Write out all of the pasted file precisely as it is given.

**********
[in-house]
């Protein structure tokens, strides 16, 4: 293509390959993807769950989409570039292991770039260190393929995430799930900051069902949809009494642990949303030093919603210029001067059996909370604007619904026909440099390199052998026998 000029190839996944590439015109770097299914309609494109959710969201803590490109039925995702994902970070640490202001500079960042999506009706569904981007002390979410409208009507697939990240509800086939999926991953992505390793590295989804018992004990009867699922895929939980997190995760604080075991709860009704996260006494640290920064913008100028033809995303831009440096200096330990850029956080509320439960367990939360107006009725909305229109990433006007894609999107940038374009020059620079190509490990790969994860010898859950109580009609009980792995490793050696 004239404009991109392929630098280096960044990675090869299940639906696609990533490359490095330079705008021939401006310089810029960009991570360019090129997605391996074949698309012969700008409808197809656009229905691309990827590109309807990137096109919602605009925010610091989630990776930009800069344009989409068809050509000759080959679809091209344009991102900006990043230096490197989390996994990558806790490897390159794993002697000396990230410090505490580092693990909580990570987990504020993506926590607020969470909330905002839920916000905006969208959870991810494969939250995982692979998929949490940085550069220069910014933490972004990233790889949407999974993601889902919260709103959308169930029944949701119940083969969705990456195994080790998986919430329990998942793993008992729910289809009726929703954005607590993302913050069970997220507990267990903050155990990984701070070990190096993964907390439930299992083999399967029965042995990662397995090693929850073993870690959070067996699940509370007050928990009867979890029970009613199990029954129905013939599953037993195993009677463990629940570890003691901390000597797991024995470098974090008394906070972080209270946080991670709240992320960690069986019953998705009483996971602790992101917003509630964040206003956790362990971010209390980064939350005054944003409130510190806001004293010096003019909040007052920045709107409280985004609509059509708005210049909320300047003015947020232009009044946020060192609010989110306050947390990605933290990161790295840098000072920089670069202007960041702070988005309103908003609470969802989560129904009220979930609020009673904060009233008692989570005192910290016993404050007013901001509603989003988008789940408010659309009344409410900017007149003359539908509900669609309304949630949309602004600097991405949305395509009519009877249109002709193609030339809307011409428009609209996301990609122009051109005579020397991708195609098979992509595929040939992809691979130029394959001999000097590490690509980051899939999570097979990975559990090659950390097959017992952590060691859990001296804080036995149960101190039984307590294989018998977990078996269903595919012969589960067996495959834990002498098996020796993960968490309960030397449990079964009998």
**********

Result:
[in-house]
């Protein structure tokens, strides 16, 4: 293509390959993807769950989409570039292991770039260190393929995430799930900051069902949809009494642990949303030093919603210029001067059996909370604007619904026909440099390199052998026998 000029190839996944590439015109770097299914309609494109959710969201803590490109039925995702994902970070640490202001500079960042999506009706569904981007002390979410409208009507697939990240509800086939999926991953992505390793590295989804018992004990009867699922895929939980997190995760604080075991709860009704996260006494640290920064913008100028033809995303831009440096200096330990850029956080509320439960367990939360107006009725909305229109990433006007894609999107940038374009020059620079190509490990790969994860010898859950109580009609009980792995490793050696 004239404009991109392929630098280096960044990675090869299940639906696609990533490359490095330079705008021939401006310089810029960009991570360019090129997605391996074949698309012969700008409808197809656009229905691309990827590109309807990137096109919602605009925010610091989630990776930009800069344009989409068809050509000759080959679809091209344009991102900006990043230096490197989390996994990558806790490897390159794993002697000396990230410090505490580092693990909580990570987990504020993506926590607020969470909330905002839920916000905006969208959870991810494969939250995982692979998929949490940085550069220069910014933490972004990233790889949407999974993601889902919260709103959308169930029944949701119940083969969705990456195994080790998986919430329990998942793993008992729910289809009726929703954005607590993302913050069970997220507990267990903050155990990984701070070990190096993964907390439930299992083999399967029965042995990662397995090693929850073993870690959070067996699940509370007050928990009867979890029970009613199990029954129905013939599953037993195993009677463990629940570890003691901390000597797991024995470098974090008394906070972080209270946080991670709240992320960690069986019953998705009483996971602790992101917003509630964040206003956790362990971010209390980064939350005054944003409130510190806001004293010096003019909040007052920045709107409280985004609509059509708005210049909320300047003015947020232009009044946020060192609010989110306050947390990605933290990161790295840098000072920089670069202007960041702070988005309103908003609470969802989560129904009220979930609020009673904060009233008692989570005192910290016993404050007013901001509603989003988008789940408010659309009344409410900017007149003359539908509900669609309304949630949309602004600097991405949305395509009519009877249109002709193609030339809307011409428009609209996301990609122009051109005579020397991708195609098979992509595929040939992809691979130029394959001999000097590490690509980051899939999570097979990975559990090659950390097959017992952590060691859990001296804080036995149960101190039984307590294989018998977990078996269903595919012969589960067996495959834990002498098996020796993960968490309960030397449990079964009998």